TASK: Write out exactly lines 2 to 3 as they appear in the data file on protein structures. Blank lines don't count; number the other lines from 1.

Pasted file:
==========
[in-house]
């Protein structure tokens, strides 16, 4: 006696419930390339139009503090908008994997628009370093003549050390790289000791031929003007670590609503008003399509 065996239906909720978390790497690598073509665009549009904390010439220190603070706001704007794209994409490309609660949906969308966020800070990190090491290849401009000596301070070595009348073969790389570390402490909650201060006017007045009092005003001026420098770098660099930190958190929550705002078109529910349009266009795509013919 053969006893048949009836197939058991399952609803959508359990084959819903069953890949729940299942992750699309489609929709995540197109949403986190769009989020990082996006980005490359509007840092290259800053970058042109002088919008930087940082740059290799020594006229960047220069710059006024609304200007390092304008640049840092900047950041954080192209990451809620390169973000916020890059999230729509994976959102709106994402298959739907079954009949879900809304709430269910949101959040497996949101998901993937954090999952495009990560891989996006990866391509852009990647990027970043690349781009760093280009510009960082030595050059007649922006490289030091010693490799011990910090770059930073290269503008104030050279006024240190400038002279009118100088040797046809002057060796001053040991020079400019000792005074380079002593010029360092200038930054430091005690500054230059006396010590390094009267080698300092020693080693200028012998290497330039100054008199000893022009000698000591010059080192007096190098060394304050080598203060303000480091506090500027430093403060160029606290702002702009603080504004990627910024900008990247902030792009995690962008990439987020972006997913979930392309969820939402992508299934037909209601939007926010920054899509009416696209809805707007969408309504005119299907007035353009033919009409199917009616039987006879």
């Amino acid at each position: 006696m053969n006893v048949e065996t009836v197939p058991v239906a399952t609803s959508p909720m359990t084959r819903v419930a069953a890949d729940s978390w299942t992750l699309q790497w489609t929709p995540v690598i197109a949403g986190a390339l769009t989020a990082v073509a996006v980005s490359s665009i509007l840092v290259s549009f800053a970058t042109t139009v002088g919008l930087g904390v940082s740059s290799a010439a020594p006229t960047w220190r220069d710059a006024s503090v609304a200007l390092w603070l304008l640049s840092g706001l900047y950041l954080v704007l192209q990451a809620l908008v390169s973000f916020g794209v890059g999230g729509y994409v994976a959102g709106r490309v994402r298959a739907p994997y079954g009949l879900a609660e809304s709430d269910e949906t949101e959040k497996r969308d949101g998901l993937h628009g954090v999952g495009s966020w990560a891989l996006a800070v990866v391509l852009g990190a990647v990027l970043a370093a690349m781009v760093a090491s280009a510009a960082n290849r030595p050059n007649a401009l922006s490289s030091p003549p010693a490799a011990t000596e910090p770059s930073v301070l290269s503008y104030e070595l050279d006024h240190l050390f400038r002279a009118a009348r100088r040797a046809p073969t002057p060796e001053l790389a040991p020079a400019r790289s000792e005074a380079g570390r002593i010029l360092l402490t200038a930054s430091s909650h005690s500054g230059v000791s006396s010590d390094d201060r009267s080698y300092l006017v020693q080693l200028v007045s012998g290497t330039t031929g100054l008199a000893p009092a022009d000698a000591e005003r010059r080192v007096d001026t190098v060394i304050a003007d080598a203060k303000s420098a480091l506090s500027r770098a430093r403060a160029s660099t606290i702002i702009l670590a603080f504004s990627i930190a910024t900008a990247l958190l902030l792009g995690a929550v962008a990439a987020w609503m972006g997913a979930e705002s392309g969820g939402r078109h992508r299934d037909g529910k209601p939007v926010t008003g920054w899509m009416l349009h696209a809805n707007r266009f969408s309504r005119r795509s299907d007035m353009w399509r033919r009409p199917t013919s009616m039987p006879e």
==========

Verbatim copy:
């Protein structure tokens, strides 16, 4: 006696419930390339139009503090908008994997628009370093003549050390790289000791031929003007670590609503008003399509 065996239906909720978390790497690598073509665009549009904390010439220190603070706001704007794209994409490309609660949906969308966020800070990190090491290849401009000596301070070595009348073969790389570390402490909650201060006017007045009092005003001026420098770098660099930190958190929550705002078109529910349009266009795509013919 053969006893048949009836197939058991399952609803959508359990084959819903069953890949729940299942992750699309489609929709995540197109949403986190769009989020990082996006980005490359509007840092290259800053970058042109002088919008930087940082740059290799020594006229960047220069710059006024609304200007390092304008640049840092900047950041954080192209990451809620390169973000916020890059999230729509994976959102709106994402298959739907079954009949879900809304709430269910949101959040497996949101998901993937954090999952495009990560891989996006990866391509852009990647990027970043690349781009760093280009510009960082030595050059007649922006490289030091010693490799011990910090770059930073290269503008104030050279006024240190400038002279009118100088040797046809002057060796001053040991020079400019000792005074380079002593010029360092200038930054430091005690500054230059006396010590390094009267080698300092020693080693200028012998290497330039100054008199000893022009000698000591010059080192007096190098060394304050080598203060303000480091506090500027430093403060160029606290702002702009603080504004990627910024900008990247902030792009995690962008990439987020972006997913979930392309969820939402992508299934037909209601939007926010920054899509009416696209809805707007969408309504005119299907007035353009033919009409199917009616039987006879």
């Amino acid at each position: 006696m053969n006893v048949e065996t009836v197939p058991v239906a399952t609803s959508p909720m359990t084959r819903v419930a069953a890949d729940s978390w299942t992750l699309q790497w489609t929709p995540v690598i197109a949403g986190a390339l769009t989020a990082v073509a996006v980005s490359s665009i509007l840092v290259s549009f800053a970058t042109t139009v002088g919008l930087g904390v940082s740059s290799a010439a020594p006229t960047w220190r220069d710059a006024s503090v609304a200007l390092w603070l304008l640049s840092g706001l900047y950041l954080v704007l192209q990451a809620l908008v390169s973000f916020g794209v890059g999230g729509y994409v994976a959102g709106r490309v994402r298959a739907p994997y079954g009949l879900a609660e809304s709430d269910e949906t949101e959040k497996r969308d949101g998901l993937h628009g954090v999952g495009s966020w990560a891989l996006a800070v990866v391509l852009g990190a990647v990027l970043a370093a690349m781009v760093a090491s280009a510009a960082n290849r030595p050059n007649a401009l922006s490289s030091p003549p010693a490799a011990t000596e910090p770059s930073v301070l290269s503008y104030e070595l050279d006024h240190l050390f400038r002279a009118a009348r100088r040797a046809p073969t002057p060796e001053l790389a040991p020079a400019r790289s000792e005074a380079g570390r002593i010029l360092l402490t200038a930054s430091s909650h005690s500054g230059v000791s006396s010590d390094d201060r009267s080698y300092l006017v020693q080693l200028v007045s012998g290497t330039t031929g100054l008199a000893p009092a022009d000698a000591e005003r010059r080192v007096d001026t190098v060394i304050a003007d080598a203060k303000s420098a480091l506090s500027r770098a430093r403060a160029s660099t606290i702002i702009l670590a603080f504004s990627i930190a910024t900008a990247l958190l902030l792009g995690a929550v962008a990439a987020w609503m972006g997913a979930e705002s392309g969820g939402r078109h992508r299934d037909g529910k209601p939007v926010t008003g920054w899509m009416l349009h696209a809805n707007r266009f969408s309504r005119r795509s299907d007035m353009w399509r033919r009409p199917t013919s009616m039987p006879e």